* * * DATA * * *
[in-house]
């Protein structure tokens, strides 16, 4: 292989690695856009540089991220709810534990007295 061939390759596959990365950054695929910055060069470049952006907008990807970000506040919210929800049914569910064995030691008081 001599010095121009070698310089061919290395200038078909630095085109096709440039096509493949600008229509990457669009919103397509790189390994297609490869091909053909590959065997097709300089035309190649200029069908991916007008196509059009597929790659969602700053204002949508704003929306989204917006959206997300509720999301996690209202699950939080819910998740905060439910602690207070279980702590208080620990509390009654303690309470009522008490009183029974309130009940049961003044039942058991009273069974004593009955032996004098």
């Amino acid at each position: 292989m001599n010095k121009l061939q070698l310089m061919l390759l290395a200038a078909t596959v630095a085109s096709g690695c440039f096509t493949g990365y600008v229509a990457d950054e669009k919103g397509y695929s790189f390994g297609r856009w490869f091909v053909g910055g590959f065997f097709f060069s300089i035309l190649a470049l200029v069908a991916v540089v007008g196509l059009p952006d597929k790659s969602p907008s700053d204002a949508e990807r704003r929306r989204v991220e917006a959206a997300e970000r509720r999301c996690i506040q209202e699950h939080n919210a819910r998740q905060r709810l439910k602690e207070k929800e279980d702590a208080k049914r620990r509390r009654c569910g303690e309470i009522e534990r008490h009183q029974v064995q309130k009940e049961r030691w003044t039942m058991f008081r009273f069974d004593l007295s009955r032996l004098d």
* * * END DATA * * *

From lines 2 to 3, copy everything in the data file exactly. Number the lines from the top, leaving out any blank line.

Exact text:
């Protein structure tokens, strides 16, 4: 292989690695856009540089991220709810534990007295 061939390759596959990365950054695929910055060069470049952006907008990807970000506040919210929800049914569910064995030691008081 001599010095121009070698310089061919290395200038078909630095085109096709440039096509493949600008229509990457669009919103397509790189390994297609490869091909053909590959065997097709300089035309190649200029069908991916007008196509059009597929790659969602700053204002949508704003929306989204917006959206997300509720999301996690209202699950939080819910998740905060439910602690207070279980702590208080620990509390009654303690309470009522008490009183029974309130009940049961003044039942058991009273069974004593009955032996004098």
């Amino acid at each position: 292989m001599n010095k121009l061939q070698l310089m061919l390759l290395a200038a078909t596959v630095a085109s096709g690695c440039f096509t493949g990365y600008v229509a990457d950054e669009k919103g397509y695929s790189f390994g297609r856009w490869f091909v053909g910055g590959f065997f097709f060069s300089i035309l190649a470049l200029v069908a991916v540089v007008g196509l059009p952006d597929k790659s969602p907008s700053d204002a949508e990807r704003r929306r989204v991220e917006a959206a997300e970000r509720r999301c996690i506040q209202e699950h939080n919210a819910r998740q905060r709810l439910k602690e207070k929800e279980d702590a208080k049914r620990r509390r009654c569910g303690e309470i009522e534990r008490h009183q029974v064995q309130k009940e049961r030691w003044t039942m058991f008081r009273f069974d004593l007295s009955r032996l004098d």